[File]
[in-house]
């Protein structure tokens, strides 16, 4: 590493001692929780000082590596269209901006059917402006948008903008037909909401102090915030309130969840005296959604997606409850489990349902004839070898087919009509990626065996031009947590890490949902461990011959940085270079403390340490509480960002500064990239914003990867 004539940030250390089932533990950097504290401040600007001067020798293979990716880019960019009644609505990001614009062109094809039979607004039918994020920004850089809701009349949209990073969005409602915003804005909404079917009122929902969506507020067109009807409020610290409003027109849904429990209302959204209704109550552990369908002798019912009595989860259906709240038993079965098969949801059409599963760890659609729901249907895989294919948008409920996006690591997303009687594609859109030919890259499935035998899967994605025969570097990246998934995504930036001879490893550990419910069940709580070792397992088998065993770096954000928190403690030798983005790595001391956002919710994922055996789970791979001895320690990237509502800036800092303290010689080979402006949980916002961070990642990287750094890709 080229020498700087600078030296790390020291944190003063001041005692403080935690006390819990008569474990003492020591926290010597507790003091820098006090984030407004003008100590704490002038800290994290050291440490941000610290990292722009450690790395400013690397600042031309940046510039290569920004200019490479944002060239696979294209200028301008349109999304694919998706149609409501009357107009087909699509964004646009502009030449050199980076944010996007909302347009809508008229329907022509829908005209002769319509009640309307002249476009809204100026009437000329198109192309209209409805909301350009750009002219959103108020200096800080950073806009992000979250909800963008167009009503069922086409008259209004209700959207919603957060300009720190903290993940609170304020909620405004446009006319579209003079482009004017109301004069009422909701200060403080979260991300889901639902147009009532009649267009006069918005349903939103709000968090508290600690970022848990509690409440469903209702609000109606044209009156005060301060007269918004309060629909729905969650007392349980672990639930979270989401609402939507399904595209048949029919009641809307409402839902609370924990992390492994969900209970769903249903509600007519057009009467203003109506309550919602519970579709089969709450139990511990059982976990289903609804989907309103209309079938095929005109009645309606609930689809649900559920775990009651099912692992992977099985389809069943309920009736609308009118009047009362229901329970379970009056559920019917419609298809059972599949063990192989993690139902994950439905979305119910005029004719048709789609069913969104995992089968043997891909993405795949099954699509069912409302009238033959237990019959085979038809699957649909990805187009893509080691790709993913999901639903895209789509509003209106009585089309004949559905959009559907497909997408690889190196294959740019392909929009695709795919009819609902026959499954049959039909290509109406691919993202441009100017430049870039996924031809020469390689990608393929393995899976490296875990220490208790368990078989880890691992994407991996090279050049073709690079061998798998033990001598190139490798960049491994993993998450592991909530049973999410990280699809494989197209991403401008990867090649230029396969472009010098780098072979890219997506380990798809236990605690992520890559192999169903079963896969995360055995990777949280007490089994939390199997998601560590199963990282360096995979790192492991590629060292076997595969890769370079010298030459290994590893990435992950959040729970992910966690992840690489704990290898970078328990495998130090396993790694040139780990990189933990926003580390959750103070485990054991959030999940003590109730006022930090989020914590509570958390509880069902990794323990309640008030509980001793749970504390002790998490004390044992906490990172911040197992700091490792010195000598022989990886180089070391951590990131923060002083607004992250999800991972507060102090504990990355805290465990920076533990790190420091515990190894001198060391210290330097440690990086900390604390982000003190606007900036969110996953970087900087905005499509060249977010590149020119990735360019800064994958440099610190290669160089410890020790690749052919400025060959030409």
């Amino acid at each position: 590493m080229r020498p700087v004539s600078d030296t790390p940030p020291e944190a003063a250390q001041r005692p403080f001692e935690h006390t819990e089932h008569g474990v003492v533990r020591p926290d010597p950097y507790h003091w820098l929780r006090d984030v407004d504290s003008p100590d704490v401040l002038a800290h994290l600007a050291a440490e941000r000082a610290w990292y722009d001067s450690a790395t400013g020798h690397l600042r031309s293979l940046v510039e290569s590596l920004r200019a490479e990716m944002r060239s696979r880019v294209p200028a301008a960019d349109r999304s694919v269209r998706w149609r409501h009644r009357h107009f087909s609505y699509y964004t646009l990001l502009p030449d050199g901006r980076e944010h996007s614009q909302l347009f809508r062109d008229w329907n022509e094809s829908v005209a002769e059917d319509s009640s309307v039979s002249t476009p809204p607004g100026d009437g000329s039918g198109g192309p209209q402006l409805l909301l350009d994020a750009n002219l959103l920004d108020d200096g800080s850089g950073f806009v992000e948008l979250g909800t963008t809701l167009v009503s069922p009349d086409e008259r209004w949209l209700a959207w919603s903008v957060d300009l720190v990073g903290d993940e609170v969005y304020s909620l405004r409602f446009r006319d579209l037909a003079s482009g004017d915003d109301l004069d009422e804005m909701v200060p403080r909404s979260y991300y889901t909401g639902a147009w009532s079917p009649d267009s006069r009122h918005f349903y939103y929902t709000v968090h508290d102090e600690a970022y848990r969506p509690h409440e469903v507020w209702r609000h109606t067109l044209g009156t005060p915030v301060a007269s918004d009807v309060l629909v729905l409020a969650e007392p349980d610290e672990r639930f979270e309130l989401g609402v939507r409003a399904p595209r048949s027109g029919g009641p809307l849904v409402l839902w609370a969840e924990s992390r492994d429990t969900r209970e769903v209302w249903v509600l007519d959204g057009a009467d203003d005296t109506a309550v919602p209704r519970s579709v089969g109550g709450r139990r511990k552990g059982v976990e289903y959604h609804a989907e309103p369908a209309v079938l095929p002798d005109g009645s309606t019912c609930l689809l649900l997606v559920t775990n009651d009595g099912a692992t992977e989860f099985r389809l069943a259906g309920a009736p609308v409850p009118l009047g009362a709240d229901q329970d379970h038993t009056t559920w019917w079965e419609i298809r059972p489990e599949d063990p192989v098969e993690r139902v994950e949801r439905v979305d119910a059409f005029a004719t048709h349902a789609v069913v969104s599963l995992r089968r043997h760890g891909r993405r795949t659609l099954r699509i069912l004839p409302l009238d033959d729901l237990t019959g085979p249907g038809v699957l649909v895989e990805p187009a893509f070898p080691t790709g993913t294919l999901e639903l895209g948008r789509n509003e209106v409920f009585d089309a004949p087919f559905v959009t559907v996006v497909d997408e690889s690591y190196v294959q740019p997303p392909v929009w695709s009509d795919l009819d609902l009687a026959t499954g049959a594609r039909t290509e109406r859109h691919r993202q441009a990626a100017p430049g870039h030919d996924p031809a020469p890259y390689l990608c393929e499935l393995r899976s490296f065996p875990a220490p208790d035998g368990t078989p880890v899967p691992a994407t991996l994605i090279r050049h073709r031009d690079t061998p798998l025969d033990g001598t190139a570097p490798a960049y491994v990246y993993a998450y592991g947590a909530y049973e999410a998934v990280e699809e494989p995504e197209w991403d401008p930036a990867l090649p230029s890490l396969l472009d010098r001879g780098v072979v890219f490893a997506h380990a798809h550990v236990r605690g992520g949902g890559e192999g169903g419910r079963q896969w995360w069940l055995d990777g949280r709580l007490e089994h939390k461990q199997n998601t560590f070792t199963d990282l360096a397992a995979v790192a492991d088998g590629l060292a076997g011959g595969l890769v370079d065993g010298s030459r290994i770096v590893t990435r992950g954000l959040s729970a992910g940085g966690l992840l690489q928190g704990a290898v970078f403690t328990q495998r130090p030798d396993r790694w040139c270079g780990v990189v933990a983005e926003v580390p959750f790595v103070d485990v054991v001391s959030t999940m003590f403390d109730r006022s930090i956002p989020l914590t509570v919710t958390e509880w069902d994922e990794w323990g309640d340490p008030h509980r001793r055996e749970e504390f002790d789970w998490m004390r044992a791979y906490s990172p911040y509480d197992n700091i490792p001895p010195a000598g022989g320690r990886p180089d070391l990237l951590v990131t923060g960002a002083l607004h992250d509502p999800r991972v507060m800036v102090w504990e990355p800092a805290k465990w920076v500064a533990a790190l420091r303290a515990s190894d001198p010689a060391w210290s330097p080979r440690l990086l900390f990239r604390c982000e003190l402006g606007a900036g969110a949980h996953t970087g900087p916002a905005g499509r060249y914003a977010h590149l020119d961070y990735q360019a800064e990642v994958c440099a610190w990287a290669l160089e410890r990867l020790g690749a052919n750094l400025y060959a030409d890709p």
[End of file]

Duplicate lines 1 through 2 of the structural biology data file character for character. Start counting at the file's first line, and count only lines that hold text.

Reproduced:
[in-house]
């Protein structure tokens, strides 16, 4: 590493001692929780000082590596269209901006059917402006948008903008037909909401102090915030309130969840005296959604997606409850489990349902004839070898087919009509990626065996031009947590890490949902461990011959940085270079403390340490509480960002500064990239914003990867 004539940030250390089932533990950097504290401040600007001067020798293979990716880019960019009644609505990001614009062109094809039979607004039918994020920004850089809701009349949209990073969005409602915003804005909404079917009122929902969506507020067109009807409020610290409003027109849904429990209302959204209704109550552990369908002798019912009595989860259906709240038993079965098969949801059409599963760890659609729901249907895989294919948008409920996006690591997303009687594609859109030919890259499935035998899967994605025969570097990246998934995504930036001879490893550990419910069940709580070792397992088998065993770096954000928190403690030798983005790595001391956002919710994922055996789970791979001895320690990237509502800036800092303290010689080979402006949980916002961070990642990287750094890709 080229020498700087600078030296790390020291944190003063001041005692403080935690006390819990008569474990003492020591926290010597507790003091820098006090984030407004003008100590704490002038800290994290050291440490941000610290990292722009450690790395400013690397600042031309940046510039290569920004200019490479944002060239696979294209200028301008349109999304694919998706149609409501009357107009087909699509964004646009502009030449050199980076944010996007909302347009809508008229329907022509829908005209002769319509009640309307002249476009809204100026009437000329198109192309209209409805909301350009750009002219959103108020200096800080950073806009992000979250909800963008167009009503069922086409008259209004209700959207919603957060300009720190903290993940609170304020909620405004446009006319579209003079482009004017109301004069009422909701200060403080979260991300889901639902147009009532009649267009006069918005349903939103709000968090508290600690970022848990509690409440469903209702609000109606044209009156005060301060007269918004309060629909729905969650007392349980672990639930979270989401609402939507399904595209048949029919009641809307409402839902609370924990992390492994969900209970769903249903509600007519057009009467203003109506309550919602519970579709089969709450139990511990059982976990289903609804989907309103209309079938095929005109009645309606609930689809649900559920775990009651099912692992992977099985389809069943309920009736609308009118009047009362229901329970379970009056559920019917419609298809059972599949063990192989993690139902994950439905979305119910005029004719048709789609069913969104995992089968043997891909993405795949099954699509069912409302009238033959237990019959085979038809699957649909990805187009893509080691790709993913999901639903895209789509509003209106009585089309004949559905959009559907497909997408690889190196294959740019392909929009695709795919009819609902026959499954049959039909290509109406691919993202441009100017430049870039996924031809020469390689990608393929393995899976490296875990220490208790368990078989880890691992994407991996090279050049073709690079061998798998033990001598190139490798960049491994993993998450592991909530049973999410990280699809494989197209991403401008990867090649230029396969472009010098780098072979890219997506380990798809236990605690992520890559192999169903079963896969995360055995990777949280007490089994939390199997998601560590199963990282360096995979790192492991590629060292076997595969890769370079010298030459290994590893990435992950959040729970992910966690992840690489704990290898970078328990495998130090396993790694040139780990990189933990926003580390959750103070485990054991959030999940003590109730006022930090989020914590509570958390509880069902990794323990309640008030509980001793749970504390002790998490004390044992906490990172911040197992700091490792010195000598022989990886180089070391951590990131923060002083607004992250999800991972507060102090504990990355805290465990920076533990790190420091515990190894001198060391210290330097440690990086900390604390982000003190606007900036969110996953970087900087905005499509060249977010590149020119990735360019800064994958440099610190290669160089410890020790690749052919400025060959030409």